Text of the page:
PHIL 511 Chinese Philosophy and Religion (Units: 3)

Prerequisites: Sophomore or higher standing, or consent of instructor and one lower-division composition course.

Major philosophical and religious traditions of China. Topics include the I Ching, Confucianism, Taoism, and Chinese Buddhism.

Course Attributes:

  • UD-C: Arts and/or Humanities

PHIL 514 Kabbalah and Mysticism in the Jewish Tradition (Units: 3)

Prerequisite: ENG 114 or equivalent.

The spiritual life and various ways in which Jews have sought spiritual resources from Jewish tradition. Topics include: Kabbalah, Jewish renewal, feminist spirituality, grieving the Holocaust.
(This course is offered as JS 410 and PHIL 514. Students may not repeat the course under an alternate prefix.)

Course Attributes:

  • UD-C: Arts and/or Humanities
  • JS 410/PHIL 514

PHIL 516 Islamic Philosophy (Units: 3)

Prerequisite: ENG 214 or equivalent.

Examines three interrelated issues: the purpose of philosophy, the good life, and the limits of human reason. Also examined is Islamic philosophy's confrontation with the Islamic traditions of theology, jurisprudence, and mysticism.

Course Attributes:

  • UD-C: Arts and/or Humanities
  • SF State Studies: Global Perspectives

PHIL 517 Islamic Mysticism (Units: 3)

An examination of the mystical teachings of Sufism. This is not a survey course but a concentrated effort to approach some of the central Sufi ideas about humanity, God, and the structure of reality.

Course Attributes:

  • UD-C: Arts and/or Humanities
  • SF State Studies: Global Perspectives

PHIL 525 The Nature of Religious Experience (Units: 3)

Prerequisite: ENG 114 or equivalent.

Nature of religious experience drawn from different religions and academic disciplines within the humanities and social sciences; investigation of the meaning of religious commitment in a secular world.
(This course is offered as PHIL 525 and RELS 300. Students may not repeat the course under an alternate prefix.)

Course Attributes:

  • GE E1: Lifelong Learning and Self-Development
  • UD-C: Arts and/or Humanities
  • SF State Studies: Global Perspectives
  • PHIL 525/RELS 300

PHIL 530 Selected Religious Thinkers (Units: 3)

Prerequisite: ENG 214 or equivalent.

Author or work to be specified in Class Schedule. May be repeated on advisement.

Topics:

  • Transformative Knowledge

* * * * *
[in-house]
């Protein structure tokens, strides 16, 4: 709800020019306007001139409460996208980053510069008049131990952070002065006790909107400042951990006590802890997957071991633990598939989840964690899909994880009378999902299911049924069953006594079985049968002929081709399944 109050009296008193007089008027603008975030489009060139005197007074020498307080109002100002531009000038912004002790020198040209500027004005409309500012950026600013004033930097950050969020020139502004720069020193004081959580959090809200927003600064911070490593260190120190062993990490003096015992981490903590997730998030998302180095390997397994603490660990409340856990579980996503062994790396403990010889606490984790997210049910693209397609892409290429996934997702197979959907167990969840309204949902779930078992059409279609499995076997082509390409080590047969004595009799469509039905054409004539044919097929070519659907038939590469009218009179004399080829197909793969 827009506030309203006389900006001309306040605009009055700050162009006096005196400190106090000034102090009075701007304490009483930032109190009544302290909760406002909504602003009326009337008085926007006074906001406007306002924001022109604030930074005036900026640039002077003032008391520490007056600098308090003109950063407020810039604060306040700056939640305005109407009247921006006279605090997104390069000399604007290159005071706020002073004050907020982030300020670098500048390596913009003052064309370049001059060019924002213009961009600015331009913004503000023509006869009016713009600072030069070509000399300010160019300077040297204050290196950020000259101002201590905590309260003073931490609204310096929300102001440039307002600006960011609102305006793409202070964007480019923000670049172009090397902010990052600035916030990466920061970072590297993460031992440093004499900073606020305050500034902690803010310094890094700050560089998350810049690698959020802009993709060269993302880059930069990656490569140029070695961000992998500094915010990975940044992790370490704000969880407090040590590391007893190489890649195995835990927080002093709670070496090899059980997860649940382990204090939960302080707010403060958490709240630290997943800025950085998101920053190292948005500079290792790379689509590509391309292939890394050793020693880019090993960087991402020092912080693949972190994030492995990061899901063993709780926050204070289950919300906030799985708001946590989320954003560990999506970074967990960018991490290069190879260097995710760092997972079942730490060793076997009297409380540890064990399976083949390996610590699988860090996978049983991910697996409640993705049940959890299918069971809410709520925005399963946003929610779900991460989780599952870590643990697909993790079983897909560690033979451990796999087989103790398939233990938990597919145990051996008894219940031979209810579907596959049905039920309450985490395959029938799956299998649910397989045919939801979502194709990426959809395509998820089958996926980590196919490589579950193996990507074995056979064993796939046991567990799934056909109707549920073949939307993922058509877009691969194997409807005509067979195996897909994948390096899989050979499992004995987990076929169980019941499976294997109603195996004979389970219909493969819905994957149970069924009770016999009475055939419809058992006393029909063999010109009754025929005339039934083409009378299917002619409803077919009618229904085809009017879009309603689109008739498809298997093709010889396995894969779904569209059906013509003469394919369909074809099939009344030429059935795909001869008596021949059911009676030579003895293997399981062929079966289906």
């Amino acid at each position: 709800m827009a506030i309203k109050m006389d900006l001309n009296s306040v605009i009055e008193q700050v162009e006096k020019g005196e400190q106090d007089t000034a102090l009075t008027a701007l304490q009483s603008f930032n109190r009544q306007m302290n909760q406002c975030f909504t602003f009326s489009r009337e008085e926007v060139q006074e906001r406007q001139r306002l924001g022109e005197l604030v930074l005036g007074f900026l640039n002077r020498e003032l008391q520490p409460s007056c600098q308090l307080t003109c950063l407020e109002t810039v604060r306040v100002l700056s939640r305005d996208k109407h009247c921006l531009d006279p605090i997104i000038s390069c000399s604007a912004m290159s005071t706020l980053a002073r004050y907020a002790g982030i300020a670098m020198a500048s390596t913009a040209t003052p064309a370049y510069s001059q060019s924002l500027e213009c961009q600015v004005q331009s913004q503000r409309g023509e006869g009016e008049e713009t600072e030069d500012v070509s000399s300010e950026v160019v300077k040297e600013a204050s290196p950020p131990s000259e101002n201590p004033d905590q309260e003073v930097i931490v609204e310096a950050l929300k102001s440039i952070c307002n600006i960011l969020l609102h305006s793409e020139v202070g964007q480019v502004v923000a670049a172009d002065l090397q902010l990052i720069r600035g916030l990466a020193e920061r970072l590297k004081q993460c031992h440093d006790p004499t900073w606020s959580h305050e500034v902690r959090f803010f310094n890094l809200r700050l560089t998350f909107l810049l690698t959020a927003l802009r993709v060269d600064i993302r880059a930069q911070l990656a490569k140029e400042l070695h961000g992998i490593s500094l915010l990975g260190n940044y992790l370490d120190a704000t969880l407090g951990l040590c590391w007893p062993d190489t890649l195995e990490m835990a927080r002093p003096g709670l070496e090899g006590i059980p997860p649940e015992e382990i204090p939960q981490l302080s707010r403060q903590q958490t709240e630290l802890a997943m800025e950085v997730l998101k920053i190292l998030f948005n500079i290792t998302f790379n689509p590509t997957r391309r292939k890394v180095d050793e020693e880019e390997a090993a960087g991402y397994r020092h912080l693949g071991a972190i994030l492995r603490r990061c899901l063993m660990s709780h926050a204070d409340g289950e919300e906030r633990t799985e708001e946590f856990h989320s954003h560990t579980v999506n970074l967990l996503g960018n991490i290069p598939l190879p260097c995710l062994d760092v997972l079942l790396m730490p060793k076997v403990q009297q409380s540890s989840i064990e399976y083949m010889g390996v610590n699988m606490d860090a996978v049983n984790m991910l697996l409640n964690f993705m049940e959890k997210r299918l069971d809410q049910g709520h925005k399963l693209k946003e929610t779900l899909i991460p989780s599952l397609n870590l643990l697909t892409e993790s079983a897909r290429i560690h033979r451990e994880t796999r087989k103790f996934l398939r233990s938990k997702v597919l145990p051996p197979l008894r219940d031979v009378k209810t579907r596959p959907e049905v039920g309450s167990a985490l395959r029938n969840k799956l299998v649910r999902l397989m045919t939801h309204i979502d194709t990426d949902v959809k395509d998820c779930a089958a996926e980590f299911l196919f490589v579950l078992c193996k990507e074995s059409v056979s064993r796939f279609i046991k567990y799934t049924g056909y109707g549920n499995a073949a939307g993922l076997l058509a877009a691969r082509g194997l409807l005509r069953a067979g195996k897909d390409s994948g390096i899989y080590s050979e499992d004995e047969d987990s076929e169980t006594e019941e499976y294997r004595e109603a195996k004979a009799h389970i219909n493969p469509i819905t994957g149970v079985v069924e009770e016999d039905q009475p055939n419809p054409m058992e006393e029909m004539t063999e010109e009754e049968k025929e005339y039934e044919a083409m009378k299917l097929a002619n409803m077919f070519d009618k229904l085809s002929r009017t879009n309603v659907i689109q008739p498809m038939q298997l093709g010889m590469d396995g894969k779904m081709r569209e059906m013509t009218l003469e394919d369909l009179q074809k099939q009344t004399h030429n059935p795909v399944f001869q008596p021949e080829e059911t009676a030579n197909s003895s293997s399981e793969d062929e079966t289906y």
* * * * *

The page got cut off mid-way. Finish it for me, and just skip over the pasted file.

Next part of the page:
• Exploration of the writings of religious thinkers of different times who engage with the idea of transformational knowledge or "gnosis."

PHIL 540 Selected Issues in Religious Thought (Units: 3)

Prerequisite: ENG 214 or equivalent.

Topic to be specified in Class Schedule. May be repeated when topics vary.

Topics:

  • The Concept of God

    • Examination of concepts of God in representative cultures and traditions. Search for a new understanding of the larger, generally ignored or unexamined metaphysical, epistemological, and ethical assumptions associated with the idea of God.

PHIL 552 Judaism: Religion and Text (Units: 3)

Prerequisite: ENG 114 or equivalent.

The manner and process of external/internal influences that move Jewish thought; the matters with which the rabbis and particular Jewish philosophers have concerned themselves.
(This course is offered as JS 425 and PHIL 552. Students may not repeat the course under an alternate prefix.)

Course Attributes:

  • UD-C: Arts and/or Humanities
  • JS 425/PHIL 552

PHIL 605 Metaphysics (Units: 3)

Prerequisite: Upper division standing or consent of instructor.

Metaphysical problems such as those of substance, cause, space, time, and God.

PHIL 610 Theory of Knowledge (Units: 3)

Prerequisite: Upper division standing or consent of instructor; useful background: PHIL 300.

Theories of knowledge with attention to their contemporary formulations.

PHIL 611 Philosophy of Perception (Units: 3)

Prerequisite: PHIL 110 and ENG 214 or equivalents.

Philosophical problems in relation to perception with specific attention to contemporary formulations: role of sensations, nature of perceptual content, embodiment of perceptual experience.

PHIL 620 Philosophy of Mind (Units: 3)

Prerequisite: ENG 114 or equivalent.

Conceptions of the mental and of its relation to the physical, with attention to their contemporary formulations.

PHIL 621 Minds, Brains and Computers (Units: 3)

Prerequisite: First-year composition.

Contemporary theories of the mind as a brain process and as a computational process. Foundations and approaches in the cognitive neurosciences.

Course Attributes:

  • UD-B: Physical and/or Life Science

PHIL 630 Philosophy of Language (Units: 3)

Prerequisite: ENG 114 or equivalent.

Philosophical problems associated with language and symbolism with attention to their contemporary formulations.

PHIL 640 Actions and Practical Reasoning (Units: 3)

Prerequisites: Sophomore or higher standing, or consent of instructor and one lower-division composition course.

Practical reasoning is about how to act. What is the nature of actions, and how are they different from mere behavior? What is the nature of practical reasoning and how is it related to motivation?